My feeling on the drowning toll is that less people went swimming this year at faraway empty beaches and uncrowded rivers, just like people tended not to drive so far afield when petrol was over $2 a litre.

    I don’t see why swimming should no longer be compulsory at schools – while it’s a huge expense to the school to maintain a small 10 metre pool, most councils have 25 metre pools within a small distance. Our school didn’t have a pool and we used to have a group of parents who would run us to the council pool.

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  5. Sushi Goblin (419 comments) says:

    A far greater factor in the reducing road toll is the increasing level of safety of cars.

    When your average car now has two airbags minimum, safety cage, antilock brakes and traction control, there are fewer cars getting into accidents, and those that do are far more survivable.

    A head on collision between two cars both travelling at 70 kph would have inevitably involved multiple fatalities twenty years ago. Now, people survive such dreadful accidents thanks to airbags, crumple zones, and passive safety tools like better brakes which help decelerate cars from critical “death” speeds to slightly slower speeds on impact.

    Thus technology has been saving lives. From drum brakes to disc, better quality tyres, electronic driver aids, plus better and more solid construction has all played their parts. I doubt fuel prices would have had much to do with this at all.

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  6. Glutaemus Maximus (2,207 comments) says:

    Seat Belts are compulsory, and there is Drink Drive legislation in place.

    Life Jackets should be worn at all times when on the water, and Drink legislation transferred to all boats!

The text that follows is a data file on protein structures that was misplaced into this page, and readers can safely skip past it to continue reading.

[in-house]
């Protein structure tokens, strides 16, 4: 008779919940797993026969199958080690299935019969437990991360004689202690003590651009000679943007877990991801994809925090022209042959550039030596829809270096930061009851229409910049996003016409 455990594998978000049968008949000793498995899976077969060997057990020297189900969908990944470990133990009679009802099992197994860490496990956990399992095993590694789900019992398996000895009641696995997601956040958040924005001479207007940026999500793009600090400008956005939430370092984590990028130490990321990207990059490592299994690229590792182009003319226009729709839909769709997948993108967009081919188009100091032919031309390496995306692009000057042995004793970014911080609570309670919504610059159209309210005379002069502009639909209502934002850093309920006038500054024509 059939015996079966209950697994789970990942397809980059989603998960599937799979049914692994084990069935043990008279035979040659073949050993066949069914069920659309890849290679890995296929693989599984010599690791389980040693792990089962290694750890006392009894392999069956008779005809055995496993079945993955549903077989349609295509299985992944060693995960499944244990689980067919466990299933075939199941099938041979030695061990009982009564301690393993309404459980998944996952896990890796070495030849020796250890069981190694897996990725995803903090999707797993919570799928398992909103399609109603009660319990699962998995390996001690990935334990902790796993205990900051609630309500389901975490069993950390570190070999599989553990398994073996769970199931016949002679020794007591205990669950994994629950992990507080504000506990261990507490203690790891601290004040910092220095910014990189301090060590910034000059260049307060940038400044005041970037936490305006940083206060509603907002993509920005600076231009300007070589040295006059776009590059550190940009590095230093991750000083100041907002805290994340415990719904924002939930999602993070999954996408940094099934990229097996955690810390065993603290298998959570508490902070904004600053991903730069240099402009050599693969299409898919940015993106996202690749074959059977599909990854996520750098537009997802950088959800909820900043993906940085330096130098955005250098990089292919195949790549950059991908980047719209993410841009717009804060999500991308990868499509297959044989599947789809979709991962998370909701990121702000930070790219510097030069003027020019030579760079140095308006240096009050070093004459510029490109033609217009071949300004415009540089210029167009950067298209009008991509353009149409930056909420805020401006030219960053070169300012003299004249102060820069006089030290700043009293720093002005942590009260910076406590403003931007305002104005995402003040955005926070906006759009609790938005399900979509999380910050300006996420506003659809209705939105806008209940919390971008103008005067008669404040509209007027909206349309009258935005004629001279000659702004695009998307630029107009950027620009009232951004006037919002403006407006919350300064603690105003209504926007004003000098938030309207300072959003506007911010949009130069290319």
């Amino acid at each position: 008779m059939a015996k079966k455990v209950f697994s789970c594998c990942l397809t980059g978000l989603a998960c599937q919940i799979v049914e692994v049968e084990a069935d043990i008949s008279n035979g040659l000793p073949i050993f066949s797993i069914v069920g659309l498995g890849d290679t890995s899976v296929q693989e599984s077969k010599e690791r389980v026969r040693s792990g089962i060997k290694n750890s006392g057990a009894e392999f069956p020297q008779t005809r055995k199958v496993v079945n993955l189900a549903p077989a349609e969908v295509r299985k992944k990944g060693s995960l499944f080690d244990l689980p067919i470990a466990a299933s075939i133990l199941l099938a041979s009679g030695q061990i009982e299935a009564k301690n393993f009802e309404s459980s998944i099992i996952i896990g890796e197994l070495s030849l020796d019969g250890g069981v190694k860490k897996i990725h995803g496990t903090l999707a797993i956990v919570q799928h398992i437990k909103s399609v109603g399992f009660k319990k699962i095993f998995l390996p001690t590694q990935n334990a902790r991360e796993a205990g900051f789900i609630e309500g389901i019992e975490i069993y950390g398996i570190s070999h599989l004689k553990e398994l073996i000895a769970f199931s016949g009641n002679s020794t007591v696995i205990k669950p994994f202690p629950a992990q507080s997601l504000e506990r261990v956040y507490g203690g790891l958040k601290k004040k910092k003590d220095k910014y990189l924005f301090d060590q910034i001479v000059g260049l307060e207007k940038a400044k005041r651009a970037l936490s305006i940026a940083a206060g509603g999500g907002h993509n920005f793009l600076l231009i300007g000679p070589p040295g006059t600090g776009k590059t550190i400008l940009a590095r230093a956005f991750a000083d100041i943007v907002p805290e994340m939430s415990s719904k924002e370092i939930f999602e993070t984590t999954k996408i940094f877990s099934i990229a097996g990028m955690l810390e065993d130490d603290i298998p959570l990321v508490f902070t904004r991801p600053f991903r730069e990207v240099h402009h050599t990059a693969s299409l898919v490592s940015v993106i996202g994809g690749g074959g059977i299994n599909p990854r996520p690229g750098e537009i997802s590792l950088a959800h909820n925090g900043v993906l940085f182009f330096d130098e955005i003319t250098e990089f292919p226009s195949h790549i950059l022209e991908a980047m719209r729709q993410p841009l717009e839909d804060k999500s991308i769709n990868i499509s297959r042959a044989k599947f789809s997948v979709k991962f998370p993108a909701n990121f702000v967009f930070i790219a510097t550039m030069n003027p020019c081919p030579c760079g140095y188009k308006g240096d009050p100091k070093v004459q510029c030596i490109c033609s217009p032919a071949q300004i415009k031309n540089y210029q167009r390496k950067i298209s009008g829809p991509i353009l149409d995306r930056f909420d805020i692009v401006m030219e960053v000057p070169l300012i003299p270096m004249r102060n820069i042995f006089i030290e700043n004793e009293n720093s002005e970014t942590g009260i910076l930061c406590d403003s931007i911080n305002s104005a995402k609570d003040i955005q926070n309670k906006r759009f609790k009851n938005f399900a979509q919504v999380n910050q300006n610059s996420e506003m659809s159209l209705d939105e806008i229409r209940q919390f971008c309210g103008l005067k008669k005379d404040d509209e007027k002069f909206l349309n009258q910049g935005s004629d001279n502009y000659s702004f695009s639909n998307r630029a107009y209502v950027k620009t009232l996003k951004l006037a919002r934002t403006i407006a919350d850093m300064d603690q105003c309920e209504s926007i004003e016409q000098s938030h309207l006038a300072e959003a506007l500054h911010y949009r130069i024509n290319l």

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  7. Patrick Starr (3,674 comments) says:

    “New Zealand had an “awful” international record for drowning deaths, ”

    not surprising with dickheads like these making frontpage headlines as if they are some kind of heros

    http://www.nzherald.co.nz/nz/news/article.cfm?c_id=1&objectid=10550106

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  8. Brian Smaller (4,023 comments) says:

    Both my kids were at independent primary schools and they had swimming lessons.

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  9. stephen (4,063 comments) says:

    Both my kids were at independent primary schools and they had swimming lessons.

    Last month he said that, because compulsory swimming lessons at schools were phased out in the 1990s

    Obviously they’re a decade out of touch with national best-practice policies.

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  10. wikiriwhis business (4,002 comments) says:

    The police have certainly been caught out in their claims fines aren’t tax grabs.

    Most fines are in 50k areas where there are no accidents.

    the open road attracts less fines

    There is no correlation between fines and the road toll. We are all being fined for no reason.

    Road safety is not a consideration. Fines have not stopped the road toll.